Just because an action has existed throughout history, this does not make an action ethical. Historically, people have also cast off newborns, the elderly and the disabled and enslaved others citing necessity and their own survival as justification. Human history has always had a problem of scapegoating certain populations of human beings and subjugating these vulnerable people to the whim and will of those in power. Women do not escape this cycle of oppression by resorting to abortion, they merely transfer their oppressed status to their children who through no fault of their own need their mother and father’s protection. Modern civilized societies show progress not by oppressing the vulnerable, but by protecting them.


11. Question

The pro-life position assumes that the unborn are people, but not everyone shares this view. Why can’t someone choose what option is best for them based on their own definition of “person”?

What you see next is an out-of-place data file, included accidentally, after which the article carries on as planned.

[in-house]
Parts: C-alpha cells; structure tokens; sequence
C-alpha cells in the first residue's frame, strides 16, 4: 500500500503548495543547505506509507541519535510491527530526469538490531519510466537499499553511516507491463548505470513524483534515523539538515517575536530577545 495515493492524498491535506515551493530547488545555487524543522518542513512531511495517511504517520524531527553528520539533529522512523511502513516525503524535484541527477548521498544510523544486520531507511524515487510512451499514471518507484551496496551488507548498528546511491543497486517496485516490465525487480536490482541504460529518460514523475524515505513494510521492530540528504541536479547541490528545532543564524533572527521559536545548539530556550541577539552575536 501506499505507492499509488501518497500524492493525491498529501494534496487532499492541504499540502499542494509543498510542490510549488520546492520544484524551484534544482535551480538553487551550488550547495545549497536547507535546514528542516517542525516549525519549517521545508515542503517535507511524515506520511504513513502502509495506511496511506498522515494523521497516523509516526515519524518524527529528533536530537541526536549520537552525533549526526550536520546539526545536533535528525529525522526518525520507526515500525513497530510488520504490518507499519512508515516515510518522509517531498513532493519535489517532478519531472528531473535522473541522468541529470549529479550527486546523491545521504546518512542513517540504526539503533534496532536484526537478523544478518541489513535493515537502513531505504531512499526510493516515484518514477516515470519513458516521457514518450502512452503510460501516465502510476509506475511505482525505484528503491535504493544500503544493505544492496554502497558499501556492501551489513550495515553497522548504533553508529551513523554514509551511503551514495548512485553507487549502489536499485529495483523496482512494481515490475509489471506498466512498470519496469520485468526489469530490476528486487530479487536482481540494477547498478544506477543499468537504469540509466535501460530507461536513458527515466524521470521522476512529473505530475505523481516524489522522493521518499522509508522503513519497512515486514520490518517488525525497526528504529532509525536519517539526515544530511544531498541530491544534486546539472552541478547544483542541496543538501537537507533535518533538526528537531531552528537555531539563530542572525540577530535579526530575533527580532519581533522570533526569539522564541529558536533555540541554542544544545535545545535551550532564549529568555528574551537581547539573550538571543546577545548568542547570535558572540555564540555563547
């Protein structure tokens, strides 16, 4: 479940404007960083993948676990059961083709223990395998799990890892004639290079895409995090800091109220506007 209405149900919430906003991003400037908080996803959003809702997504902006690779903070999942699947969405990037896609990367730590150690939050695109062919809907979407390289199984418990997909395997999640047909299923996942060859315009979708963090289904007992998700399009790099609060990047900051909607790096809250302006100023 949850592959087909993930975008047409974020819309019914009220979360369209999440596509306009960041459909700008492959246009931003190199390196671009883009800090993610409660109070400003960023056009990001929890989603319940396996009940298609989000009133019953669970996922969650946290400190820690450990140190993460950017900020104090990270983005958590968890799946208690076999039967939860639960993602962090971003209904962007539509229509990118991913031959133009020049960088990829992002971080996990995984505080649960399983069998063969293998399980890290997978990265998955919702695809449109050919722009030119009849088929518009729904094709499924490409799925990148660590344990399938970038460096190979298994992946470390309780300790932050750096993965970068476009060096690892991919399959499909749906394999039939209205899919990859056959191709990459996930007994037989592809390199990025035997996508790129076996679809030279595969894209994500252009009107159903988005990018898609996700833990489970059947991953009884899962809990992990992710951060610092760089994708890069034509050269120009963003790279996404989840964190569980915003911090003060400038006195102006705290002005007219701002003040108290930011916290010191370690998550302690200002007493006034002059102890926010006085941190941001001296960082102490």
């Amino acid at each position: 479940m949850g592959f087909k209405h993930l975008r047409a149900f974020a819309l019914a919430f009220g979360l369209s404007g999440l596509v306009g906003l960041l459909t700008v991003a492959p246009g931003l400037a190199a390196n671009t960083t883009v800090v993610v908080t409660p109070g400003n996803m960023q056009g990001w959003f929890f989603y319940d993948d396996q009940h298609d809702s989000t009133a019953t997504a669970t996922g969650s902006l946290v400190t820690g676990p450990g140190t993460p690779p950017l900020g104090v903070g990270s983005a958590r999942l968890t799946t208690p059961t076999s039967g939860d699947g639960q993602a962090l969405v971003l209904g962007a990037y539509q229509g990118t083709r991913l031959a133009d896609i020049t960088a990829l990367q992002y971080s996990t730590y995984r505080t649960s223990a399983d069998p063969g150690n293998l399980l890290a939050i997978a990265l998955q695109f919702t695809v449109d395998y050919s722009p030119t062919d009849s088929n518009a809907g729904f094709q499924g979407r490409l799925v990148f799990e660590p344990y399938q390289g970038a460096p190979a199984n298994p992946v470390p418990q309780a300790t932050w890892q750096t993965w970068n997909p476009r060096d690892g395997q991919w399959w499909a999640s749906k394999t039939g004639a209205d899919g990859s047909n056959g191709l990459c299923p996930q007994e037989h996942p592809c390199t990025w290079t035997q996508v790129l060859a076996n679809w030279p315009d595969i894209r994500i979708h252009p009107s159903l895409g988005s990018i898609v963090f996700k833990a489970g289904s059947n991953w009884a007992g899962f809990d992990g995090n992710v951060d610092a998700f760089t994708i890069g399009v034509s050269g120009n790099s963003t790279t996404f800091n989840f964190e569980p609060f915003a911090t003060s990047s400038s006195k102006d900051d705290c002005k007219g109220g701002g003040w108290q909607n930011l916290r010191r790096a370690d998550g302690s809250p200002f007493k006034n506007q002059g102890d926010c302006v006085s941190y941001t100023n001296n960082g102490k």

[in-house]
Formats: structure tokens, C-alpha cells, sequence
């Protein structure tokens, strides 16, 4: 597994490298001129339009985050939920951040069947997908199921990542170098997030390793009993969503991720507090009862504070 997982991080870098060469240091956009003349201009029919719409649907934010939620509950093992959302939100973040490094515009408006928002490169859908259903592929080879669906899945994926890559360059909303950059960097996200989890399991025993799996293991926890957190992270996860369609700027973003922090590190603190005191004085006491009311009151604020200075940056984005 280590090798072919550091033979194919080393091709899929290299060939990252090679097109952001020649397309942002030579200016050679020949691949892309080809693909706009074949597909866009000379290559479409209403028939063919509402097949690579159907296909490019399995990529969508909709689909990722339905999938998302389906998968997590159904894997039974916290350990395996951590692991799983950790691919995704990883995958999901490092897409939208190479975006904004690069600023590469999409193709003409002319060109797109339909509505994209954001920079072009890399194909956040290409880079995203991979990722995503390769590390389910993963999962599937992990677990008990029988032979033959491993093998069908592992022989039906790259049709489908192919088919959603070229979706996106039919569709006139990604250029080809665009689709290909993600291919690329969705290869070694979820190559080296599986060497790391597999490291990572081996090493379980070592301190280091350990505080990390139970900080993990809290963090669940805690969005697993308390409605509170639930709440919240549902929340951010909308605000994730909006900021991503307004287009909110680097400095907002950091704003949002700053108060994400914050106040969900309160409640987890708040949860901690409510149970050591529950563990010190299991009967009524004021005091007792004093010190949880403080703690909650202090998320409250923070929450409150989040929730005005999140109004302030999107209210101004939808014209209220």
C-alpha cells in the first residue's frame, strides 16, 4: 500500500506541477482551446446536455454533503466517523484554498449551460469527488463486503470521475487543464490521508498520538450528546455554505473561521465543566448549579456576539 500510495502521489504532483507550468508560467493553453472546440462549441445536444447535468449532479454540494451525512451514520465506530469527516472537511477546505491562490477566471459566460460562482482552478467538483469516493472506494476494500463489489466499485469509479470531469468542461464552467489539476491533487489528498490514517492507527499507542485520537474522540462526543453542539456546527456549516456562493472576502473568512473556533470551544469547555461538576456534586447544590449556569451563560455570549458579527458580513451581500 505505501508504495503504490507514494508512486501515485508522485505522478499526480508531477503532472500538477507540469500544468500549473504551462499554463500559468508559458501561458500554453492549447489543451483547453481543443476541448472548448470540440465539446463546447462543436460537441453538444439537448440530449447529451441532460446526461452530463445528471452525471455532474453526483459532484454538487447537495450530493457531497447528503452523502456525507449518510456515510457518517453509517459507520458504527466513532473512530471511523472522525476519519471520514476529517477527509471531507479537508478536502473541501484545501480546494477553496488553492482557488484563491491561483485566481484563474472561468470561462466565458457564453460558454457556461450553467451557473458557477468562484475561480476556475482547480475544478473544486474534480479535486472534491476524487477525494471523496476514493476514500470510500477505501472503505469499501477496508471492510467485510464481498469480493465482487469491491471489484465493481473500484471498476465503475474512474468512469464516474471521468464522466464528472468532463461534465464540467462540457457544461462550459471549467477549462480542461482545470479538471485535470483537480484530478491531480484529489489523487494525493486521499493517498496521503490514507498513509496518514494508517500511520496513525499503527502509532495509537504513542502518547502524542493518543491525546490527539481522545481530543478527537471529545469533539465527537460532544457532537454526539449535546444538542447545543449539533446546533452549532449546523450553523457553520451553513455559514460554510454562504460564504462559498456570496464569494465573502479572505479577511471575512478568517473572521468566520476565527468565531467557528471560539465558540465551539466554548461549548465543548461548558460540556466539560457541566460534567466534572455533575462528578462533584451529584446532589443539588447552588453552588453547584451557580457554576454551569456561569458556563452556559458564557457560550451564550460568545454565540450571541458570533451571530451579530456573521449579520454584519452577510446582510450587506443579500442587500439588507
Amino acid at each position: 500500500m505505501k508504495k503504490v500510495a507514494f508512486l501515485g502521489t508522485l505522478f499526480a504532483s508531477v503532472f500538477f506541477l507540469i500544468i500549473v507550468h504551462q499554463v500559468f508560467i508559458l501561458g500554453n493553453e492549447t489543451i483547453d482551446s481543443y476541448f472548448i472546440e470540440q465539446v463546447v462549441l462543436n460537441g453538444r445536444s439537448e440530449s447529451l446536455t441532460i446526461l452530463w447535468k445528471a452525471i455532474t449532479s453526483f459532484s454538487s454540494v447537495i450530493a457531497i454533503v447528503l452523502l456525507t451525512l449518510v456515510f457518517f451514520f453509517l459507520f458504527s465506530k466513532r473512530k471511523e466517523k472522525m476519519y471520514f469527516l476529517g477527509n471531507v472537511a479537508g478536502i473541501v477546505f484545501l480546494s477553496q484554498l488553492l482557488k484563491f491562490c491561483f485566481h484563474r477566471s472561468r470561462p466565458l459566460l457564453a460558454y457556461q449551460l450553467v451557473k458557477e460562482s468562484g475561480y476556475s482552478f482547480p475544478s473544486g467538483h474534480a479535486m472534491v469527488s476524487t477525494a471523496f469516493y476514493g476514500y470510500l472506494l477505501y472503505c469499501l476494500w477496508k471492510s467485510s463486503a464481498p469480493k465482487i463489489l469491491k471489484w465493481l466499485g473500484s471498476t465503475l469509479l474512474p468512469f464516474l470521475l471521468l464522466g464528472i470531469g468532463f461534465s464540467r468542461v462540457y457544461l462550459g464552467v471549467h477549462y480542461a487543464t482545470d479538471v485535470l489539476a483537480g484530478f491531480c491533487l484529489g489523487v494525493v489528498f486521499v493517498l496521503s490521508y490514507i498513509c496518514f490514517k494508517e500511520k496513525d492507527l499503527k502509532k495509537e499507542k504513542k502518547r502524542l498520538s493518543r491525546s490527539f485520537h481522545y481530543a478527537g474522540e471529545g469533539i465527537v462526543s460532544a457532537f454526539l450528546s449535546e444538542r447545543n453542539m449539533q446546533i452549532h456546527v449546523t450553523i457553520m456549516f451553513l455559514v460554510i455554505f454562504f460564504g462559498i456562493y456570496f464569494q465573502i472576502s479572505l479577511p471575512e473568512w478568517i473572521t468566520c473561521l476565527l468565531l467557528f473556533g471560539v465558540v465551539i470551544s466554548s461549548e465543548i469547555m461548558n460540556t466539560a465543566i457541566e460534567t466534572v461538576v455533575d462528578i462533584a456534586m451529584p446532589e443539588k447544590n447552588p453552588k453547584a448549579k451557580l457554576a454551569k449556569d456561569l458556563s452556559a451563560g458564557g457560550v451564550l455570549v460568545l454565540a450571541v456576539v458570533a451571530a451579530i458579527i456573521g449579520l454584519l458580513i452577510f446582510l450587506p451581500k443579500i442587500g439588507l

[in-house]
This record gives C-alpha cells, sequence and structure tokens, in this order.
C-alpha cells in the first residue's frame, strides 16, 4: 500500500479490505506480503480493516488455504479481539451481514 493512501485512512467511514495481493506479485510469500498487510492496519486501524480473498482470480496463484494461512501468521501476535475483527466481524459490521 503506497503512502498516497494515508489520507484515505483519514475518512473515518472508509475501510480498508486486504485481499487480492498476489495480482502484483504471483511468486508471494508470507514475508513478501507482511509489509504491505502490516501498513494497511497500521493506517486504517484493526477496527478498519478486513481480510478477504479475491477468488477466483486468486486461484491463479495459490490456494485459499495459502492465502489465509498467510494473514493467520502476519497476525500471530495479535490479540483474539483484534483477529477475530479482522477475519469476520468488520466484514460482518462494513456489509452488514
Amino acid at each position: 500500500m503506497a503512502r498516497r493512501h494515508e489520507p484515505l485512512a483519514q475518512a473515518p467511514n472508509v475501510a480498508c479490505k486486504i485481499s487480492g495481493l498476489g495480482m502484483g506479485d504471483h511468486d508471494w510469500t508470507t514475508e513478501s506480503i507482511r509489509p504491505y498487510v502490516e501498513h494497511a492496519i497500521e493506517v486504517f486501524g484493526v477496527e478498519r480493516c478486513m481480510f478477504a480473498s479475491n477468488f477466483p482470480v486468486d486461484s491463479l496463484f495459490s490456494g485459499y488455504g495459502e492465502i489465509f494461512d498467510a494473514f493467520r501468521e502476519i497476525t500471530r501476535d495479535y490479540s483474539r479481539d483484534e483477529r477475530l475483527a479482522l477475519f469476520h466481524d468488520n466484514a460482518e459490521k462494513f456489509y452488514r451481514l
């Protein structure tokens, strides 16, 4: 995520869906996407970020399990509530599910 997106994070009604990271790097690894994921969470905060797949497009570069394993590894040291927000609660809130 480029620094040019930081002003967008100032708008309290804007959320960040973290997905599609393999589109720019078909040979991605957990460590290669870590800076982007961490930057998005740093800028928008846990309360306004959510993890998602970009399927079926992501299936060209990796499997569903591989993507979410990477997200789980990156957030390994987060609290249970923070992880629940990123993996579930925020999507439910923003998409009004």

People have chosen not to recognize all kinds of humans as persons in order to harm, kill and objectify them. Personhood must be defined by objective criteria - science - or any major abuse of human rights is possible. By biological measures, the pre-born are very much alive and members of the human species. Every individual human being’s life begins at conception. Anyone who says otherwise is adopting a philosophical, not biological, definition of life. 


12. Question

Why bother mentioning later term abortions? Aren’t they only done when the mother’s life is in danger or because the baby has a serious malformation? They are only 1% of all abortions. 


1% still represents 10-15,000 abortions performed at or beyond 20 weeks gestation. These procedures are gruesome violence toward children, some of whom resemble babies in the NICU. Later term abortions are also an area of common ground among pro-choice and pro-life Americans. Most Americans do not approve of abortion in the second and third trimesters.